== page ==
Malcolm Ferrier, an instructor in British Columbia Institute of Technology, faces the challenge of capturing students’ attention. He observes that video games appeal to most youngsters, and he is interested to learn if he can tap into that power. This leads to his pilot project - using Capitalism 2“as a teaching tool in the Management of Information Systems (MIS) courses in two of the second year business diploma programs, the International Trade and Transportation program and the Information Technology Management program.”

The pilot project firstly involves the students in the built-in tutorials; to familiarize themselves with various features and to learn how to navigate complexity in this comprehensive business simulation. At the end of the course, all students play a multiplayer competition. The goal is to build a successful business and compete for market share with their classmates. Their final mark for the exercise is directly related to their business success in the game. Student feedback is overwhelmingly positive and suggest that the software to be used again in the following year.


One of the key difficulties for post-secondary instructors is to hold the attention of the students. Given the ubiquity of entertainment options such as video games, big screen TV, and 3D IMAX movie theatres, an instructor standing at the front of a classroom writing on a chalkboard seems like a sepia-toned image from the past.

Given that the type of technology options listed above are well-suited for keeping the focus of students that have many other things clamouring for their attention, it follows that education should be taking advantage of the appeal of high-technology entertainment. This was the motivation for this pilot project at BCIT.

Game of Choice

A research is conducted after determining that a simulation video game would be the ideal teaching tool for demonstrating how an Enterprise Resource Planning (ERP) system actually functions. Given the scores from Gamespot and Metacritic as well as positive feedback from renowned educational institutions, we are confident that Capitalism II would be an effective teaching tool.

Capitalism2 Rating on Gamespot Capitalism2 Rating on Metacritic Capitalism 2 used in universities

Ways to Integrate Capitalism 2 in the Pilot Project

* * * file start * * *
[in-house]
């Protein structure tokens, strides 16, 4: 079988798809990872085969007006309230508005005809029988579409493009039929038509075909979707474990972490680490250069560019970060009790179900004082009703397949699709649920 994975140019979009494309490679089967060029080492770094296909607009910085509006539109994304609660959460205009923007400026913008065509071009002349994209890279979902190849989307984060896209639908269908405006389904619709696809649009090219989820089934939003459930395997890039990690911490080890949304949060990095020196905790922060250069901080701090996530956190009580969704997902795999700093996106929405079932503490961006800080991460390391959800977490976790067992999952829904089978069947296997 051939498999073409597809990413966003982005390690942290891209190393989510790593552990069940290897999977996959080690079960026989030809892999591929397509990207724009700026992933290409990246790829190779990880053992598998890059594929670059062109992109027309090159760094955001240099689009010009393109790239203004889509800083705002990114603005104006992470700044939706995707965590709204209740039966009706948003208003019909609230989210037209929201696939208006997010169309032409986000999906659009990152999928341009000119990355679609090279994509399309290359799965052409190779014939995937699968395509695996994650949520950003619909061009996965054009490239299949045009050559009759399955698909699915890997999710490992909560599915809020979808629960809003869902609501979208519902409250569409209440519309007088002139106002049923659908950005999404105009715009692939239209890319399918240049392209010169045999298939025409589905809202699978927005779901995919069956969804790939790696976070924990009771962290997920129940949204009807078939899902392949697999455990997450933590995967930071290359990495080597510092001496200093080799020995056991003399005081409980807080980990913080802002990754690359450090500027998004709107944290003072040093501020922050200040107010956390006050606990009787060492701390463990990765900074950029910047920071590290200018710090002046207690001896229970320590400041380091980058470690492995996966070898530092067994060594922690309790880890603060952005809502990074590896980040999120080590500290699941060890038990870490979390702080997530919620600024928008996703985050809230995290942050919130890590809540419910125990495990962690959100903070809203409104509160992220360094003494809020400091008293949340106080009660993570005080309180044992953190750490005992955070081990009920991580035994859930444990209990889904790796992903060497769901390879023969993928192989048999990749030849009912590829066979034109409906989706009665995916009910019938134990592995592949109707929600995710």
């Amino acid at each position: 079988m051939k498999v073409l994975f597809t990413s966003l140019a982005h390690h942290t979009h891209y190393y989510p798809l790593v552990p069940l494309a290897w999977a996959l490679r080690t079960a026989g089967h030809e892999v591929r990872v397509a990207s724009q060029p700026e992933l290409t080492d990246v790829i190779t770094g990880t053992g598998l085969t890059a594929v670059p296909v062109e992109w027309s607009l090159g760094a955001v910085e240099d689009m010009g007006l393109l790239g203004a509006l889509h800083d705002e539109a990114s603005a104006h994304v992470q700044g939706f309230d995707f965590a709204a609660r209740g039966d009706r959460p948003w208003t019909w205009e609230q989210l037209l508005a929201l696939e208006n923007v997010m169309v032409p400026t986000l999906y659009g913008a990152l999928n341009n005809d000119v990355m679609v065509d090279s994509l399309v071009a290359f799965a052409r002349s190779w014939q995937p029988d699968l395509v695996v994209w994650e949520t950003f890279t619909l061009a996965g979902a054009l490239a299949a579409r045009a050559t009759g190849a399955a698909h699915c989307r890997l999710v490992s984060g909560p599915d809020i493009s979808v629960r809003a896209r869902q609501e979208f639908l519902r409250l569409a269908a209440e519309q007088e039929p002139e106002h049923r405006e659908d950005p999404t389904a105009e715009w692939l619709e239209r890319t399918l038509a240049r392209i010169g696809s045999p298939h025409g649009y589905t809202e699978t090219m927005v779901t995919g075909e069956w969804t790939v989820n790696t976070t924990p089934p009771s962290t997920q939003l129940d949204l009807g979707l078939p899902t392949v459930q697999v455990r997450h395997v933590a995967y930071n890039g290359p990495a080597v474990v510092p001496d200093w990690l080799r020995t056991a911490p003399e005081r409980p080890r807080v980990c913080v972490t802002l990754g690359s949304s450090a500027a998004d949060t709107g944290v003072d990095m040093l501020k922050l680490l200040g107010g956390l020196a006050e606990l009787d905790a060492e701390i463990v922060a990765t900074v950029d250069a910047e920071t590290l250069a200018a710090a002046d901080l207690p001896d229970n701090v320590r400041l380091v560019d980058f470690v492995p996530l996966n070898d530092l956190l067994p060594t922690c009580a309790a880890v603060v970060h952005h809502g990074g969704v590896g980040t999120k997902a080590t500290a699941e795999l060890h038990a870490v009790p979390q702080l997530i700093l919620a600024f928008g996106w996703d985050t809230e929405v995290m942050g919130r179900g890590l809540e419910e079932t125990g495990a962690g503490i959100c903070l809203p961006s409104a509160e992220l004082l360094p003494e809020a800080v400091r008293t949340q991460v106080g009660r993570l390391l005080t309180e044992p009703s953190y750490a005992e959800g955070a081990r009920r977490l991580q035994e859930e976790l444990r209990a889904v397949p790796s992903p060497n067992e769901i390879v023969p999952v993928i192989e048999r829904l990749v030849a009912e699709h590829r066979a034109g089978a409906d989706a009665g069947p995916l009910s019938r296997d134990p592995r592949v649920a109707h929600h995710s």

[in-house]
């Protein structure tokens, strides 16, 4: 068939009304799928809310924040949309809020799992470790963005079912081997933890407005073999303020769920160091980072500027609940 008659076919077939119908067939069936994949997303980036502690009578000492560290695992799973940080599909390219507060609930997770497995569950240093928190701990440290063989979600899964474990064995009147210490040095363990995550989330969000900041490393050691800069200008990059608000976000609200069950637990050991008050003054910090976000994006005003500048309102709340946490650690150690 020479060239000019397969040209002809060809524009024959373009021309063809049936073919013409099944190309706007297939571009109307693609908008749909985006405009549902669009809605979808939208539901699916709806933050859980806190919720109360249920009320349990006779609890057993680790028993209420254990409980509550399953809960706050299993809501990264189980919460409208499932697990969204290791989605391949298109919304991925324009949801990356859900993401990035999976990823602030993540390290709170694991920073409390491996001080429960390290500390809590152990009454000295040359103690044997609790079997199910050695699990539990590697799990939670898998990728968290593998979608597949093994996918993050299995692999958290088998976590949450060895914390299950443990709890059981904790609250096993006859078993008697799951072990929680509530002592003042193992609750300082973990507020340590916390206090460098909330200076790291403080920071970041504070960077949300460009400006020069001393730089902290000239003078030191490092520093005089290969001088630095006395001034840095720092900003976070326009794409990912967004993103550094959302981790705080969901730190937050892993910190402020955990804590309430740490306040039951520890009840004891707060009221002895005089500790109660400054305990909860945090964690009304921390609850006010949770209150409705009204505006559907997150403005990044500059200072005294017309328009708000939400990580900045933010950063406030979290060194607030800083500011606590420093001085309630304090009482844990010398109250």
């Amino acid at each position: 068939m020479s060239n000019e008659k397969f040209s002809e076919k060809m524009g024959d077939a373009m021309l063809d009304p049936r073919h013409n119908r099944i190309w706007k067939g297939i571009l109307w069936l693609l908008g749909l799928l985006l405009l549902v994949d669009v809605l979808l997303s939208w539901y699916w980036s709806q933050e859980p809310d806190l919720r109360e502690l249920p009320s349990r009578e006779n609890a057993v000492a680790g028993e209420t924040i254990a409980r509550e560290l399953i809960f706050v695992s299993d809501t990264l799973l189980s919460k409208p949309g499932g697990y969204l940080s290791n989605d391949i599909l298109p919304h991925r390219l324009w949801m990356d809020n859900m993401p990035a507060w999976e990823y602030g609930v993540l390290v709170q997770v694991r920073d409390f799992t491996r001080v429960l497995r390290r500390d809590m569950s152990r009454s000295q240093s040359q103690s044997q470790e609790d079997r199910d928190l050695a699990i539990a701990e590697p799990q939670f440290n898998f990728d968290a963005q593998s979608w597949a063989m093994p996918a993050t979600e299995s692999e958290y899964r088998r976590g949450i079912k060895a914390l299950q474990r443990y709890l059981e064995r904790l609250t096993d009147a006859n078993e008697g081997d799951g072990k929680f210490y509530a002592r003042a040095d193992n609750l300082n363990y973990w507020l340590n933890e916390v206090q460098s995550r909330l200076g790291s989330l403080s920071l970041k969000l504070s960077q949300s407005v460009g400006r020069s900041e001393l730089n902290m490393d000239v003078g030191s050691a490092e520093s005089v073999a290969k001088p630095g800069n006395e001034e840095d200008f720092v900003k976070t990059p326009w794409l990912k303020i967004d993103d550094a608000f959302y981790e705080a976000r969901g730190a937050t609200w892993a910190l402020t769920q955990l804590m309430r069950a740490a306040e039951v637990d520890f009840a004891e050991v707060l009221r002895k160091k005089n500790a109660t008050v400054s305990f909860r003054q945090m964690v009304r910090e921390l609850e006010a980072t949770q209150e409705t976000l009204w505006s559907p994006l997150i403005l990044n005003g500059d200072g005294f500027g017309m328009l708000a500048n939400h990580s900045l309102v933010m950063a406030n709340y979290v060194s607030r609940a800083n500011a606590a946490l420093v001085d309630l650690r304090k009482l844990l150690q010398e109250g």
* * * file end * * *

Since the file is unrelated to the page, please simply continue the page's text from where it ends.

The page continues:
Capitalism2 has a comprehensive business model. Due to its complexity, students were instructed to work through a set of eight progressive tutorials in the Entrepreneurship campaign to learn the game interface. Then, they started on the more difficult Corporate campaigns. Other applications include:

Grading Students’ Performance

A separate multiplayer game was created for each group of students. They were given an hour to build a successful business and compete for market share within each group's simulated business environment. Each student's performance was monitored by the instructor during play.

Testing Textbook Theories

For example, Porter’s Generic Strategies can be applied to the student’s business by creating a niche industry that focuses on quality and see if the strategic framework holds up in a competitive retail environment.

Learning Real-life Business Practice

Students were also encouraged to set up multiplayer games with each other to practice competing with real players as well as experiment with the various features of the game.

Multiplayer Competition

For the multiplayer competition, the students were split up into groups of 5 or 6 and a separate multiplayer game was created for each group. They were allowed to use the stock market, compete in all industries and products, and create any part of the supply chain. The student’s performance was monitored by the instructor during play.

Their mark was calculated as follows:

  • Each student starts with 7/10 which can go up and down based on their performance.
  • The winner (highest income, profitability and market share) receives 10/10.
  • If the student can avoid bankruptcy, they receive 8/10.
  • They can potentially raise their grade by submitting a short paper explaining their strategy and why they believe it was not successful.

Students' Feedback

After the completion of the competition, the students were asked for their candid comments about the experience and the feedback was very positive. Most agreed that it was a good learning experience and thought the software should be used again for the next set of students. This was a very positive experience for both the instructor and the students. The students were engaged and were able to function well in a challenging and fast-moving simulation environment after an involved training process and the instructor was able to provide a rich learning environment. A similar framework will be used for future MIS courses following the success of this pilot.